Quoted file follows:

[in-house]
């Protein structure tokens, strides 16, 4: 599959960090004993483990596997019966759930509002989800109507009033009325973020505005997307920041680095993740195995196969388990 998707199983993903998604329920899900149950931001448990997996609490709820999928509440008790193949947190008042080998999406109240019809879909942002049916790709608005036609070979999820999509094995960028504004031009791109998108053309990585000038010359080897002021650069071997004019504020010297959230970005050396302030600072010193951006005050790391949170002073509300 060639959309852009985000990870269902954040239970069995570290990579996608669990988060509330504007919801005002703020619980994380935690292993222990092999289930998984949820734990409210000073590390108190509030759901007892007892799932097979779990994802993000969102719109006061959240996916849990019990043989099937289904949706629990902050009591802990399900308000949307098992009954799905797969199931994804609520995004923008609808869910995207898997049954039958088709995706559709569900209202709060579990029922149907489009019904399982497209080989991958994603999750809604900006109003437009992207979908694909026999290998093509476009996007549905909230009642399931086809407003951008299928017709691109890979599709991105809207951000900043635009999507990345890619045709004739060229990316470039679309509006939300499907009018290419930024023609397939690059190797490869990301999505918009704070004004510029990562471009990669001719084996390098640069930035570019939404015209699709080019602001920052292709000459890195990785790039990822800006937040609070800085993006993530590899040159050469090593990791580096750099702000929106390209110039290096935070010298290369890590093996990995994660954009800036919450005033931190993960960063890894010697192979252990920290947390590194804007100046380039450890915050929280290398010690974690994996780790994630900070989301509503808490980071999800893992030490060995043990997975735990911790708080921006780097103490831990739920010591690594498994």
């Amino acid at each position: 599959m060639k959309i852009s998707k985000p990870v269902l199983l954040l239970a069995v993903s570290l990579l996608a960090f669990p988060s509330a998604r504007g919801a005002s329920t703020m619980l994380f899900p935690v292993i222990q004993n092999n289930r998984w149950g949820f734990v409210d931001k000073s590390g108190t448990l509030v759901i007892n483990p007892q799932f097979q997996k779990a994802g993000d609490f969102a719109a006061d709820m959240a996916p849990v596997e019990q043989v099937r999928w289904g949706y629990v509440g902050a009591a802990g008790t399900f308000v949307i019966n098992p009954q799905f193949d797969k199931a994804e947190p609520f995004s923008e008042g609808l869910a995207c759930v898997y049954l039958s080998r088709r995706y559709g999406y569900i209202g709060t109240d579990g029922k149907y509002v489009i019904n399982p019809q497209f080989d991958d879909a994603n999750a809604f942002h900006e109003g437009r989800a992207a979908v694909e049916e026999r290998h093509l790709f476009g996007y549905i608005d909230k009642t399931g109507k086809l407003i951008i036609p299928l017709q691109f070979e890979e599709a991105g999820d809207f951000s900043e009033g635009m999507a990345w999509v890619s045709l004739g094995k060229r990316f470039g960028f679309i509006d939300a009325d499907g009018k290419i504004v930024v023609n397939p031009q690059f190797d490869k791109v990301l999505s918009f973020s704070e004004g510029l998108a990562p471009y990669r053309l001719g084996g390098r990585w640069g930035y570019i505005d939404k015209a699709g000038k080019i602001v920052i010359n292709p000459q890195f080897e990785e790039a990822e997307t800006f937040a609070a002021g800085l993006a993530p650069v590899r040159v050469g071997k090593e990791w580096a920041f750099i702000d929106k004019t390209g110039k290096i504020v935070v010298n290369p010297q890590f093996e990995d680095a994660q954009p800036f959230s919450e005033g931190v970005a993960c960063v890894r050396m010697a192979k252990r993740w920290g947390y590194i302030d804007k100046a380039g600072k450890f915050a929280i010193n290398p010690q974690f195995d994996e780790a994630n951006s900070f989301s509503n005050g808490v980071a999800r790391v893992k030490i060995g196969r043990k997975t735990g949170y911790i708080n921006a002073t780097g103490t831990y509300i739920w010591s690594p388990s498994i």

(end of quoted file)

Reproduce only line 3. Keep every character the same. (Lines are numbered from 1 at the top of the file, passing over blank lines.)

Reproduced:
């Amino acid at each position: 599959m060639k959309i852009s998707k985000p990870v269902l199983l954040l239970a069995v993903s570290l990579l996608a960090f669990p988060s509330a998604r504007g919801a005002s329920t703020m619980l994380f899900p935690v292993i222990q004993n092999n289930r998984w149950g949820f734990v409210d931001k000073s590390g108190t448990l509030v759901i007892n483990p007892q799932f097979q997996k779990a994802g993000d609490f969102a719109a006061d709820m959240a996916p849990v596997e019990q043989v099937r999928w289904g949706y629990v509440g902050a009591a802990g008790t399900f308000v949307i019966n098992p009954q799905f193949d797969k199931a994804e947190p609520f995004s923008e008042g609808l869910a995207c759930v898997y049954l039958s080998r088709r995706y559709g999406y569900i209202g709060t109240d579990g029922k149907y509002v489009i019904n399982p019809q497209f080989d991958d879909a994603n999750a809604f942002h900006e109003g437009r989800a992207a979908v694909e049916e026999r290998h093509l790709f476009g996007y549905i608005d909230k009642t399931g109507k086809l407003i951008i036609p299928l017709q691109f070979e890979e599709a991105g999820d809207f951000s900043e009033g635009m999507a990345w999509v890619s045709l004739g094995k060229r990316f470039g960028f679309i509006d939300a009325d499907g009018k290419i504004v930024v023609n397939p031009q690059f190797d490869k791109v990301l999505s918009f973020s704070e004004g510029l998108a990562p471009y990669r053309l001719g084996g390098r990585w640069g930035y570019i505005d939404k015209a699709g000038k080019i602001v920052i010359n292709p000459q890195f080897e990785e790039a990822e997307t800006f937040a609070a002021g800085l993006a993530p650069v590899r040159v050469g071997k090593e990791w580096a920041f750099i702000d929106k004019t390209g110039k290096i504020v935070v010298n290369p010297q890590f093996e990995d680095a994660q954009p800036f959230s919450e005033g931190v970005a993960c960063v890894r050396m010697a192979k252990r993740w920290g947390y590194i302030d804007k100046a380039g600072k450890f915050a929280i010193n290398p010690q974690f195995d994996e780790a994630n951006s900070f989301s509503n005050g808490v980071a999800r790391v893992k030490i060995g196969r043990k997975t735990g949170y911790i708080n921006a002073t780097g103490t831990y509300i739920w010591s690594p388990s498994i």